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St. Paul, Minn. — Northwest announced it will cut flight attendant jobs, shortly after it announced it will lay off 400 pilots over the next few months. The company is reducing the number of seats it puts in the air by 5 to 6 percent in the final three months of the year.
The layoffs will begin with 900 furloughs on Oct. 31, including 480 in Detroit, Northwest's largest hub, and 355 in Minneapolis. The company will cut another 500 jobs in January, but the flight attendants union says that number is subject to change.
Northwest employed about 8,500 flight attendants on May 31.
It's been a rough few years for the newest flight attendants at Northwest Airlines. Many of them have been on furlough much longer than they've actually flown for the airline. Northwest laid off many flight attendants after the Sept. 11, 2001, terrorist attacks, when Americans were afraid to fly.
This summer the airline brought back nearly 700 laid-off flight attendants. Northwest wanted to have enough workers available in case some of the flight attendants struck in sympathy with the mechanics union. Now, after two months on the payroll, many are out of a job again.
Bob Krabbe, a spokesman for the Professional Flight Attendants Association, says its been a difficult period for many who are facing a layoff.
"These folks have been up and down quite a bit. For Northwest to have done this to them, it's pretty uncaring on Northwest's part," says Krabbe.
Northwest recently filed for bankruptcy and has been losing $4 million a day. The company is also coping with fuel costs that skyrocketed in the wake of Hurricane Katrina.
Krabbe says he expected the layoffs, and he doesn't think they will affect his union's ability to negotiate with the company. Talks are underway, and one of the key issues is Northwest's desire to outsource some flight attendants' jobs.
The airline proposes using non-union flight attendants for overseas flights and flights on planes with fewer than 100 seats, Krabbe said.
Northwest is a major carrier in Asia. Currently, it can use locally hired, non-union flight attendants on flights south and west of its Tokyo hub.
Krabbe said that currently amounts to about 500 flight attendants. Northwest's proposal would be a major shift of work away from flights staffed by PFAA flight attendants, Krabbe said.
"We're going to fight that vigorously," Krabbe said. "If the company were to have its way, we would be looking at losing literally thousands of jobs to overseas labor. This is something that we have not seen at any other airline. United (Airlines) in its worst days has never tried to do this."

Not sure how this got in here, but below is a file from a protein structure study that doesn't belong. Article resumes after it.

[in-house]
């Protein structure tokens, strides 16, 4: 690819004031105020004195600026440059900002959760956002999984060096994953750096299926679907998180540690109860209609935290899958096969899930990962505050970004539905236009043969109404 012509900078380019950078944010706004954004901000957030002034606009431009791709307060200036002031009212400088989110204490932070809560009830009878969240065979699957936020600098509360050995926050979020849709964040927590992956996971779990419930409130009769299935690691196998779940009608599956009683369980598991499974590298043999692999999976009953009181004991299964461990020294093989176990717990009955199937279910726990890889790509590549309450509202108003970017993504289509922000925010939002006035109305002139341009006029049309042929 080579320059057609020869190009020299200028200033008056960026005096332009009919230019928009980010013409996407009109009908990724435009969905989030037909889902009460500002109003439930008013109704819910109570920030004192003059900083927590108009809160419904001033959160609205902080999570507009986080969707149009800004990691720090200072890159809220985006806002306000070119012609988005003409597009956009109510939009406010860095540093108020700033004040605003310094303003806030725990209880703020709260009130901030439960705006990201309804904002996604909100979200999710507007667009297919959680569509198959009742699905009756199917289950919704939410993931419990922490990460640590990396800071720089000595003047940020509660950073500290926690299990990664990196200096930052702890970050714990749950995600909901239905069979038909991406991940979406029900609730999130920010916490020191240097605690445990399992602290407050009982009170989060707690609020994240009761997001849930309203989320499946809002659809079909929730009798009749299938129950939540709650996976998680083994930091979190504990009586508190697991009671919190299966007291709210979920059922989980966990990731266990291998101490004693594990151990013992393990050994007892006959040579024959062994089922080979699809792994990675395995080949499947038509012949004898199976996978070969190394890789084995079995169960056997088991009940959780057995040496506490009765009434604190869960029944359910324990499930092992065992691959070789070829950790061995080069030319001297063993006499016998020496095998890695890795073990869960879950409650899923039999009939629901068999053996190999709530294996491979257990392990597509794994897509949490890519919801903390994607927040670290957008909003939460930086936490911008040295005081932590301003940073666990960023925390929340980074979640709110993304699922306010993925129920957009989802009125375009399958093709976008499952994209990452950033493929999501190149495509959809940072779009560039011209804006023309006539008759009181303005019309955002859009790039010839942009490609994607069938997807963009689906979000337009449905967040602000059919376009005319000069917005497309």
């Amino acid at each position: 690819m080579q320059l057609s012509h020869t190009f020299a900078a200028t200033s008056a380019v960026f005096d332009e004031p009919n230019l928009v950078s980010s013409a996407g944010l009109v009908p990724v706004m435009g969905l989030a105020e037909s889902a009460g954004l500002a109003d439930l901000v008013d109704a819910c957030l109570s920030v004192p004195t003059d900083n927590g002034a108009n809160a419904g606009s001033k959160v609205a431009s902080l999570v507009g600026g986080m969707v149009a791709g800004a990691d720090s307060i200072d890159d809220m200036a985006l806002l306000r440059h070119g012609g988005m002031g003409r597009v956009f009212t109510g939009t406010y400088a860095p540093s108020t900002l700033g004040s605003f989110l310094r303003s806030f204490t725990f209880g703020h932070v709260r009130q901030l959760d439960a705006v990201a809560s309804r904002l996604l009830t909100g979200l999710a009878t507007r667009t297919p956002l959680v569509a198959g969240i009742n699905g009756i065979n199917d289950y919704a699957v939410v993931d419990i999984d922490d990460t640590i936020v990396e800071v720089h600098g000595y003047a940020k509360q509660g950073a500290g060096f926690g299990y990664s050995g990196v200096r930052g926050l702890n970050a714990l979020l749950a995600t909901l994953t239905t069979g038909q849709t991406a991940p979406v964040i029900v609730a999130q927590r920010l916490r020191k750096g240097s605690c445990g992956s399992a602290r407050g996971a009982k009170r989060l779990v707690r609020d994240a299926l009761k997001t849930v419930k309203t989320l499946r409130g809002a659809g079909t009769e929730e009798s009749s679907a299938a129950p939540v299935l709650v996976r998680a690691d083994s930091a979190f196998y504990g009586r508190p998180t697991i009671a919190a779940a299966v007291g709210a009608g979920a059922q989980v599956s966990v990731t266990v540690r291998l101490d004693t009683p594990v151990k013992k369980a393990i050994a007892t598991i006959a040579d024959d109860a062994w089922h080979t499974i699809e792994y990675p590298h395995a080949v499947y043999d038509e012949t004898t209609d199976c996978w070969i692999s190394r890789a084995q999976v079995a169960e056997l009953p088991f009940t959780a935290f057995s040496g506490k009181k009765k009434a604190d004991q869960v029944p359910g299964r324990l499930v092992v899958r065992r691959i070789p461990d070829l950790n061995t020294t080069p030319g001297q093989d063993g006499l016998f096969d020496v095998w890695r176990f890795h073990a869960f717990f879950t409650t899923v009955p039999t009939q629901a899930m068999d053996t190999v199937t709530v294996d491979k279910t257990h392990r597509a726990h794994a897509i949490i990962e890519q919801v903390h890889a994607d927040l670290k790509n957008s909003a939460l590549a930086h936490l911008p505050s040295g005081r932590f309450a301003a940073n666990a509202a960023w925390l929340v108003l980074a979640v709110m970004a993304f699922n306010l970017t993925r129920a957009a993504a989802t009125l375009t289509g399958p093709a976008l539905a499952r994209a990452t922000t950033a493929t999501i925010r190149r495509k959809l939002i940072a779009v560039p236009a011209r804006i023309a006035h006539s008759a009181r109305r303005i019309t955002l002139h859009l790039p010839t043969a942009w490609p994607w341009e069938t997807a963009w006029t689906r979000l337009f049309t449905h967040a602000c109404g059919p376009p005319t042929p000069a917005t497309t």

The layoffs come soon after Northwest filed for bankruptcy, and another union launched a campaign to replace the Professional Flight Attendants Association.
"We are simply responding to the call, and the need of the majority of Northwest flight attendants," says Patricia Friend, who heads the Association of Flight Attendants.
That union represents more than 35,000 flight attendants at 20 airlines. Friend says Northwest flight attendants contacted her union last month, and her organization has been racing to keep up with their interest in switching unions.
Friend says the AFA couldn't have done anything to prevent the coming layoffs. But she says the AFA can help the flight attendants protect their jobs during bankruptcy.
"They are eager to have the representation of a union of our strength and expertise and our resources. This process will go quite quickly," says Friend.
The Professional Flight Attendants Associations has vowed to oppose what it calls an ill-timed raid that could strip union members of their ability to control their own destiny. The raid may actually help the union's current leaders.
Flight attendant Cathy Koski received a letter last week from Patricia Friend and the Association of Flight Attendants, asking her to join them. Koski's never been a dedicated union member in her 21 years of flying at Northwest, but she says now that's changing.
"I have seen Pat Friend on CSPAN testifying before Congress. She's quite visible. But I just think the timing is terrible," says Koski.
Koski says she's outraged by the letter, and feels a new loyalty for her union. Koski is convinced her coworkers will agree.
Labor analyst John Budd from the University of Minnesota says the union's takeover attempt may just cause more division among Northwest's flight attendants.
"The potential for a raid here of PFAA by AFA has probably the greatest likelihood of distracting the PFAA leadership from the important issues they should be attending to," says Budd, "and dividing the rank and file at a time when they should be finding ways to come together and having the most solidarity possible."
Budd says the Association of Flight Attendants may hurt Northwest flight attendants more than they can help them, since it will take a while to organize them -- longer than it may take Northwest to go through bankruptcy proceedings.
AFA's Patricia Friend disagrees.
"Everyone should be perfectly clear. Our biggest concern right now is for the welfare of the Northwest flight attendants, and for the long-term affect in this country on the profession of flight attendants," says Friend.
Whoever represents the flight attendants at Northwest Airlines, there are likely to be fewer of them to represent, since Northwest is likely to keep shrinking in bankruptcy.
(The Associated Press contributed to this report)